But what about updrafts? Those are important for lift! Please see the sections on the map labled "UD L:X" where X is a number. It may be hard to see, but I did my best to draw a dotted line area around it. Those areas are "updraft" areas, vertical lift providing areas. UD stands for Updraft, and the Avians could use DD for downdraft (if that exists), etc etc. It's just to denote certain large areas of lift manipulating currents. L:X stands for the amount of lift they'll get. A higher number represents more lift, and lower is less. Note: the numbers I've picked for this map so far are arbitrary and you can use what you want - perhaps the maps can even include a legend and scale on the side that show windspeed/strength.

Of course, when the Avians do this they'll have colors to represent landmasses and ocean, etc, instead of doing it on crappy office lined paper...


You would need three dimensional models if we are talking Renaissance.

I imagine levels of maps here.

Level 1: Global

Create a wire frame globe and plot the prevailing winds with some sort of thread. The thread could be attached to a sliding mechanism attached to the wire frame to allow for adjustments. This map wouldn't need to change often. You could create something like this and put in in the center of each town to make it readily available for people enter image description here

Level 2: Consistent winds

This would be on a more local scale but cover the same types of winds as level 1. Mainly meaning winds that don't often change. Currents off the oceans or seasonal winds for example. The main difference here would be how localized the area is. A cube frame for the local regional air space would fit into this category.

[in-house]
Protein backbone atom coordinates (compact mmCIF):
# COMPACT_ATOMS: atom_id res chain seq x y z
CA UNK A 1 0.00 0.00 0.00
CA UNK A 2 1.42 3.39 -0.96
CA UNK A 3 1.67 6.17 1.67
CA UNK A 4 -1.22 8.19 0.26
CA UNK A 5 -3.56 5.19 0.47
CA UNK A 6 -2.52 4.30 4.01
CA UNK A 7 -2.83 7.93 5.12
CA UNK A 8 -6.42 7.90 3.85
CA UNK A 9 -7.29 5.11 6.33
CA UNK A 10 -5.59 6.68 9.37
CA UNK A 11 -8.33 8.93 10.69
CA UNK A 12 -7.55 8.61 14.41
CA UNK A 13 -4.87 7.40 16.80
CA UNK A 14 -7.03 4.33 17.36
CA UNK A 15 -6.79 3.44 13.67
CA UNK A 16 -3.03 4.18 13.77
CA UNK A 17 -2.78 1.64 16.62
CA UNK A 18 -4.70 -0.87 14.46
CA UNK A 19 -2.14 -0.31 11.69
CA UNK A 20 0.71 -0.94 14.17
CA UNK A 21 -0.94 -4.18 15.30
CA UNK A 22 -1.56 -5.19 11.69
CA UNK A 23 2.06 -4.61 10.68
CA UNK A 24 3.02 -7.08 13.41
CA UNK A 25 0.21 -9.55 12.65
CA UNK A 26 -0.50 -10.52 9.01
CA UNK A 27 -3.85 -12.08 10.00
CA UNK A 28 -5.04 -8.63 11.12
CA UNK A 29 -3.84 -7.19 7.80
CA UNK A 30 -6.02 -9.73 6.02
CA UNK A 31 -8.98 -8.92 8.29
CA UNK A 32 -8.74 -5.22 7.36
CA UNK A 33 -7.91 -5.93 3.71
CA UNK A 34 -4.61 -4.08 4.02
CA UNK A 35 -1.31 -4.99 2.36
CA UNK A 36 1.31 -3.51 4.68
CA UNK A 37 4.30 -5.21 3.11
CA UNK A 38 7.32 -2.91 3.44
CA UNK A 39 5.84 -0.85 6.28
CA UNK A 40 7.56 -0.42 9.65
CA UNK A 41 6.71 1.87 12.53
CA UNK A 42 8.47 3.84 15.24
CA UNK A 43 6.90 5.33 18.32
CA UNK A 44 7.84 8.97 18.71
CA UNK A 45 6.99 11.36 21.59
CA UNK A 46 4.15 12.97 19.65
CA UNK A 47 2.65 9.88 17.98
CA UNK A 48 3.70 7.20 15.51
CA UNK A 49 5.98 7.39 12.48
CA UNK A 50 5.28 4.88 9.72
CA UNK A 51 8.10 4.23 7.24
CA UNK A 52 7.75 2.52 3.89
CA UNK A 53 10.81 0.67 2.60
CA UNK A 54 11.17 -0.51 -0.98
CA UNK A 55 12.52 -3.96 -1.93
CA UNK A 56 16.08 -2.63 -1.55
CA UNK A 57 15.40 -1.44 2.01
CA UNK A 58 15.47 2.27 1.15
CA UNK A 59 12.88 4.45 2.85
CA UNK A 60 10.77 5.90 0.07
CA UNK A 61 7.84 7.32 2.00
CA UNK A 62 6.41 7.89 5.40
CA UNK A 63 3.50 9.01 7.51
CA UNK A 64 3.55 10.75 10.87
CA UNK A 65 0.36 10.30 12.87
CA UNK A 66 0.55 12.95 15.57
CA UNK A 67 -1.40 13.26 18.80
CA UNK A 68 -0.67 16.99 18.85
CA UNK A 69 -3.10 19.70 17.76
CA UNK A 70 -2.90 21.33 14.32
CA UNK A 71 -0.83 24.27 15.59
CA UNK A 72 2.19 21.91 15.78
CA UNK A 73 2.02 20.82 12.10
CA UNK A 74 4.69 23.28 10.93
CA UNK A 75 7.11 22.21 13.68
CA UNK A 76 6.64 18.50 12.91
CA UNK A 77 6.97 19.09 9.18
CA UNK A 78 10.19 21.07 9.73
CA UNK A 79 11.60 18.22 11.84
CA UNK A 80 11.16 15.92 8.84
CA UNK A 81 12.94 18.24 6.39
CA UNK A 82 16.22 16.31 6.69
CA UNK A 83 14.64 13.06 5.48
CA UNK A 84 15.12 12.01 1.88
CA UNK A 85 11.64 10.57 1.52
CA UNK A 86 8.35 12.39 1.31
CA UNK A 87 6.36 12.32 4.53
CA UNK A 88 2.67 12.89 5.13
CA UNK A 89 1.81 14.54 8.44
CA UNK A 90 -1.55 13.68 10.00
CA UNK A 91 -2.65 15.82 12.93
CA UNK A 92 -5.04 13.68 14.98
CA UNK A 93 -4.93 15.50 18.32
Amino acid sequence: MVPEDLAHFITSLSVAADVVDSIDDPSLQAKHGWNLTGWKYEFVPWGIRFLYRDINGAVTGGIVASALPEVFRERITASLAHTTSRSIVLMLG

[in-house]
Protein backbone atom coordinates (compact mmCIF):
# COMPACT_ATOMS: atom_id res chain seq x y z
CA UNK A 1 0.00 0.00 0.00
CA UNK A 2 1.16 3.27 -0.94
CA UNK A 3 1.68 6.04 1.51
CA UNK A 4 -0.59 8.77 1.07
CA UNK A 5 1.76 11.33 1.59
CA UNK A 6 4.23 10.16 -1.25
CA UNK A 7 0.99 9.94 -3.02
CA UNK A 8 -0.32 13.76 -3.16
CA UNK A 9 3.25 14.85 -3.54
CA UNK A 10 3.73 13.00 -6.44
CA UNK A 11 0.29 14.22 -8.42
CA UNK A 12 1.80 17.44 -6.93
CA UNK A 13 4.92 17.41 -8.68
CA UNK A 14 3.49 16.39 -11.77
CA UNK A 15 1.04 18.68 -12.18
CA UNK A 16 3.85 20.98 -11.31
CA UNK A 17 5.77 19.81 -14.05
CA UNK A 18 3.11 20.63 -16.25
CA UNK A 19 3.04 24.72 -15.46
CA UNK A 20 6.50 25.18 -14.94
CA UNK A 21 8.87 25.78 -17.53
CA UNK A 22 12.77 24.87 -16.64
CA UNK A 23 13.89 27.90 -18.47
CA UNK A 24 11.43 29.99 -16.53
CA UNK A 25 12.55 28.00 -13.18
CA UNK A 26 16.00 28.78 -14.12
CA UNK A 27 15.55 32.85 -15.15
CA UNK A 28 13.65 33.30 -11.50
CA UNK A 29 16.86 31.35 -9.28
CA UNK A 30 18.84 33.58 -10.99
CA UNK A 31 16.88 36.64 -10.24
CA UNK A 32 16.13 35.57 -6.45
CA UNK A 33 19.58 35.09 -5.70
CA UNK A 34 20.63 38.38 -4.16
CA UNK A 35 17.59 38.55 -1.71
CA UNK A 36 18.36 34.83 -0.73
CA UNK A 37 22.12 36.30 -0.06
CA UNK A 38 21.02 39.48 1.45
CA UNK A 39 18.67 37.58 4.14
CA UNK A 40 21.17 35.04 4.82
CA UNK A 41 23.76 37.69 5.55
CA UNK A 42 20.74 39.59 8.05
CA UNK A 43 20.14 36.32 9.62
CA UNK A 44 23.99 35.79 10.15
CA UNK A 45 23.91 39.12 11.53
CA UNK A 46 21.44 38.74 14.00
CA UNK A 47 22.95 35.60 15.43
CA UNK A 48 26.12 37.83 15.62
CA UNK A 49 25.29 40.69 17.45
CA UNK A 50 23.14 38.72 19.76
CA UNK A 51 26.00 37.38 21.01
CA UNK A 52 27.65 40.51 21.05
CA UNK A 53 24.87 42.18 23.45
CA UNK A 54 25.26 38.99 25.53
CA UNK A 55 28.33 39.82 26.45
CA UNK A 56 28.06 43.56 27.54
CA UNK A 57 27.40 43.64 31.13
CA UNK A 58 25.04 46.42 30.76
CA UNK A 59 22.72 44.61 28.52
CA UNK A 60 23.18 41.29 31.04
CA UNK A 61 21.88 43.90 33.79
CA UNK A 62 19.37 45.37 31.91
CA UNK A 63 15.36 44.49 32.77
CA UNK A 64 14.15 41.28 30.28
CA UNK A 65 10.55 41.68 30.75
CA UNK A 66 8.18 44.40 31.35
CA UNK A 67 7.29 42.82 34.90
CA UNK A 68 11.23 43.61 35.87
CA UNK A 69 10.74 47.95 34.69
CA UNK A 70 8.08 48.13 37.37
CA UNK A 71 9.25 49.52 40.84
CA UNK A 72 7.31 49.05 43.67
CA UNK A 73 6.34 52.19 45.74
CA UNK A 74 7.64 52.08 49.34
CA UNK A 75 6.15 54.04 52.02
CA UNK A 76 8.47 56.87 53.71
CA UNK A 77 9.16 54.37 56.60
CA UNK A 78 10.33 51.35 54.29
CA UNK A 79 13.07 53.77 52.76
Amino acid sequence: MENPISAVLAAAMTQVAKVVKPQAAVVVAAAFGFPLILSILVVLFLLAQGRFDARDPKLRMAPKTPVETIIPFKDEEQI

Level 3: Local winds with local events. Thunderstorms or the gusts from forest fires would fall into this category...this would be tough to maintain and distribute. Predominantly I think this would be handled by instruments rather than maps...it just changes too quickly. In a computerized age you could probably pull it off but with renaissance tech you are probably going to need a lot of wind socks and wind speed gauges around town and along major travel paths.


While sentient avians would definitely make some note of winds aloft, there are other types of maps that are needed for safe flight as well. A map of ground features themselves, such as found on a sectional chart, is not only useful for figuring out where to park yourself overnight when a storm is coming in while, but for orienting yourself and navigating while in the air, especially over unfamiliar terrain (this is known as pilotage, and is taught to all airplane pilots as part of their fundamental flying courses). More sophisticated sentient avians who have developed or evolved blind-flying systems could have route maps and such that work with those waypoints, similar to today's en route instrument charts.


A map depicts a thing as it relates to another thing. Travelling in a car the other things are now exclusively visual landmarks on the ground. Humans used to use other things: the smell of the air, the temperature of the water. Sailors used the nature of the wind and appearance of the clouds.

Some avians are thought to have a magnetic sense and use that to migrate. Avians might also have an internal altimeter.

We think of a map as fixed: it shows what is. I like the idea of the "map" being variable depending on season, prevailing weather, the actions of other things in the environment. Possibly other things even less perceptible to humans like telluric currents which could be perceived by animals with magnetic senses. Reasonable beings would debate about which map was most appropriate for a given time. I am certain exactly these debates take place among sailors today.

/ they'd probably use something like memorized songs of flight paths between waypoints. Such descriptions of routes are what navigators used to use as well. Birds also follow paths from waypoint to waypoint IIRC. – Ville Niemi/

I like the idea very much of a map being a song. Different verses correspond to different situations, with the chorus marking the individual song. That would be fun to write too! The debate would be sung back and forth. 40,000 years ago I suspect most accumulated human wisdom was as songs. This is why even average humans are able to remember the tunes and lyrics from thousands of songs.